When comparing the IBR program with the standard and extended repayment programs, it is important to recognize that the loan term has a significant impact on loan cost. Although net present value figures allow you to compare costs on a constant dollar basis, comparing the cost of a 10 year loan with a 25 year loan is like comparing apples and oranges. A 10 year loan will likely have a lower overall cost than a 25 year loan, primarily because of the shorter loan term. For example, consider a student with a $72,000 loan and an AGI of $40,000. Under the IBR program, the net present value is $77,940.78. Under the standard repayment program, the net present value is $76,074.74. So the standard repayment program is slightly less expensive than the IBR program. However, it would be a mistake to conclude from this that the extended repayment program with a 25 year loan term is better than the IBR program, because the relative costs change as the loan term increases. The 25-year extended repayment program turns out to have a net present value of $80,743.06, more expensive than the IBR program.

The following chart illustrates the monthly payments under income-based repayment plan for various family sizes and annual income. You can customize the chart with the Income-Based Repayment Chart Generator.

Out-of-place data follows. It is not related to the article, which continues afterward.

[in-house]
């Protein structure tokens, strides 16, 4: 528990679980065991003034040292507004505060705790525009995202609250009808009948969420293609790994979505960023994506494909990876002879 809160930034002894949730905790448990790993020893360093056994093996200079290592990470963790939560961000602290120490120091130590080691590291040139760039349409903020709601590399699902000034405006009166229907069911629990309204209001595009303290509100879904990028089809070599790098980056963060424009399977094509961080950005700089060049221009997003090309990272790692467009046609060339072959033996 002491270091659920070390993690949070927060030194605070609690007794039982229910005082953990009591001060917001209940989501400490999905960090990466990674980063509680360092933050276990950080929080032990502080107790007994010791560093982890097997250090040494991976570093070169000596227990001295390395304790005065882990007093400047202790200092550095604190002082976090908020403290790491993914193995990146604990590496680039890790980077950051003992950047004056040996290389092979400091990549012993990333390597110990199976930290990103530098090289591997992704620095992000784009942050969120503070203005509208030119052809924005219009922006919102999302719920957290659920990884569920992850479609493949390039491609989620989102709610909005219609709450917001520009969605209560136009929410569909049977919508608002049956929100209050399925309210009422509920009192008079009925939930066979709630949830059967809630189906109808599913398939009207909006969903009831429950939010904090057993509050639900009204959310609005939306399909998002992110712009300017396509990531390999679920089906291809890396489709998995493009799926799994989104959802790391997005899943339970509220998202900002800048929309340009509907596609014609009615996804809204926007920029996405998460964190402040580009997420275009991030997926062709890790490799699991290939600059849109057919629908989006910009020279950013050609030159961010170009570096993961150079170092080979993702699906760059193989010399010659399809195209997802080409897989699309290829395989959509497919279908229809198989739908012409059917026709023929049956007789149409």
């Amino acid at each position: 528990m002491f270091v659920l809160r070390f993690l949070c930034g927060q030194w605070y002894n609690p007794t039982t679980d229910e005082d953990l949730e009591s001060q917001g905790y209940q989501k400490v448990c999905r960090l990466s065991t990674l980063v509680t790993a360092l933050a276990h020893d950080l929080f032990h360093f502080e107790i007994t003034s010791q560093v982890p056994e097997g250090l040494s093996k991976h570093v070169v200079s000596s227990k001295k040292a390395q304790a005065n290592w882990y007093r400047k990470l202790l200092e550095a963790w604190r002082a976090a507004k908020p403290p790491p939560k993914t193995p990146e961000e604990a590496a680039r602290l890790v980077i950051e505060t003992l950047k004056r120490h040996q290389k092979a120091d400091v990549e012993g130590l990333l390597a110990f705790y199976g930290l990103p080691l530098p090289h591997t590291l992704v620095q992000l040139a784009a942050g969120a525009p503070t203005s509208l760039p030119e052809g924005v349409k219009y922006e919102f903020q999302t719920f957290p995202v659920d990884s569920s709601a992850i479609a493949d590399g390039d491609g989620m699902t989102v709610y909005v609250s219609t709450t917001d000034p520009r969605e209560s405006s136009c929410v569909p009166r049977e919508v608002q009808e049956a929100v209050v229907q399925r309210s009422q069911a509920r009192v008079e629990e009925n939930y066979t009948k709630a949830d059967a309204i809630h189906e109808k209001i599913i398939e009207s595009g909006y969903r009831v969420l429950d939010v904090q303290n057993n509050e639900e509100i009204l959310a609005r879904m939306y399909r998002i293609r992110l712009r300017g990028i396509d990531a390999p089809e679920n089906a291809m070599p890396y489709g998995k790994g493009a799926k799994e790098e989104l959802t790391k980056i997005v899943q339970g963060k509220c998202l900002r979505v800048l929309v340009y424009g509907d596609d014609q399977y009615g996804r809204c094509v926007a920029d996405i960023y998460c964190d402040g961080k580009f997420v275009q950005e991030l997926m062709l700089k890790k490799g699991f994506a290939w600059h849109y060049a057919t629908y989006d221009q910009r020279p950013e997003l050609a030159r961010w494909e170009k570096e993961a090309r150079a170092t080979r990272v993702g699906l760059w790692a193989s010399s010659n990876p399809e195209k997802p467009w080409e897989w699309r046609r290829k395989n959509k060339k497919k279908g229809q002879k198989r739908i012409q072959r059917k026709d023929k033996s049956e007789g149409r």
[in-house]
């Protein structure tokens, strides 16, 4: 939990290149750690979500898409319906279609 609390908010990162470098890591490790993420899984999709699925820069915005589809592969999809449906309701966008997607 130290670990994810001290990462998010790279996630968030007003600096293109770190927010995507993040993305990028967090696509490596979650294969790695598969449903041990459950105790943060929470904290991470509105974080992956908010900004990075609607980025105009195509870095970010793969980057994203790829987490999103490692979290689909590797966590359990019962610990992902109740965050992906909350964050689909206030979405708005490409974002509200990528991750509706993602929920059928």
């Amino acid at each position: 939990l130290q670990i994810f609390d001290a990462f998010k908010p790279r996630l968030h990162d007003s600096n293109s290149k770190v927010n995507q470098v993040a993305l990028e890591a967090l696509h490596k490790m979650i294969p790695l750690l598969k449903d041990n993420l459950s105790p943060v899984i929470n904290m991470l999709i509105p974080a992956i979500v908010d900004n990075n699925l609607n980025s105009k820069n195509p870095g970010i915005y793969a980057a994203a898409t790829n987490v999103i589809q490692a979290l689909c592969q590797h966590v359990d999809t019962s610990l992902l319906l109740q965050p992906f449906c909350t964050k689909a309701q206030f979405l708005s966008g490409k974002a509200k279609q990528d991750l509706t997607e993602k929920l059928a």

Income-Based Repayment (IBR) Monthly Loan Payment
Annual
AGI
Family Size
1234567
$10,000$0$0$0$0$0$0$0
$15,000$0$0$0$0$0$0$0
$20,000$47$0$0$0$0$0$0
$25,000$109$39$0$0$0$0$0
$30,000$172$102$32$0$0$0$0
$35,000$234$164$94$24$0$0$0
$40,000$297$227$157$87$16$0$0
$45,000$359$289$219$149$79$10$0
$50,000$422$352$282$212$141$71$0
$55,000$484$414$344$274$204$134$64
$60,000$547$477$407$337$266$196$126
$65,000$609$539$469$399$329$259$189
$70,000$672$602$532$462$391$321$251
$75,000$734$664$594$524$454$384$314
$80,000$797$727$657$587$516$446$376
$85,000$859$789$719$649$579$509$439
$90,000$922$852$782$712$641$571$501
$95,000$984$914$844$774$704$634$564
$100,000$1,047$977$907$837$766$696$626

Marriage Penalty

The marriage penalty inherent in the IBR formula was corrected by Congress (P.L. 110-153, December 21, 2007) by allowing a married borrower who files income tax returns as "married filing separately" to count only the borrower's adjusted gross income and student loan debt. This lets a borrower exclude the (higher) income of his/her spouse when calculating the cap on monthly payments under income-based repayment instead of combining the income as under the original legislation.

Community property states generally attribute half of the earnings of a married couple to each spouse, so in those states, the AGI on the tax return of a married borrower who files a separate tax return will usually include half of the couple's combined earnings, plus any other separate income of the borrower. Therefore, depending on the spouse's earnings, the borrower's AGI on a separate return could be higher or lower than the borrower's own earnings. However, the preamble to the November 1, 2012 regulations encourages borrowers in community property states to use alternative documentation of income instead of income tax returns to obtain the same advantages that are available to borrowers in other states.

Can Switch Repayment Plans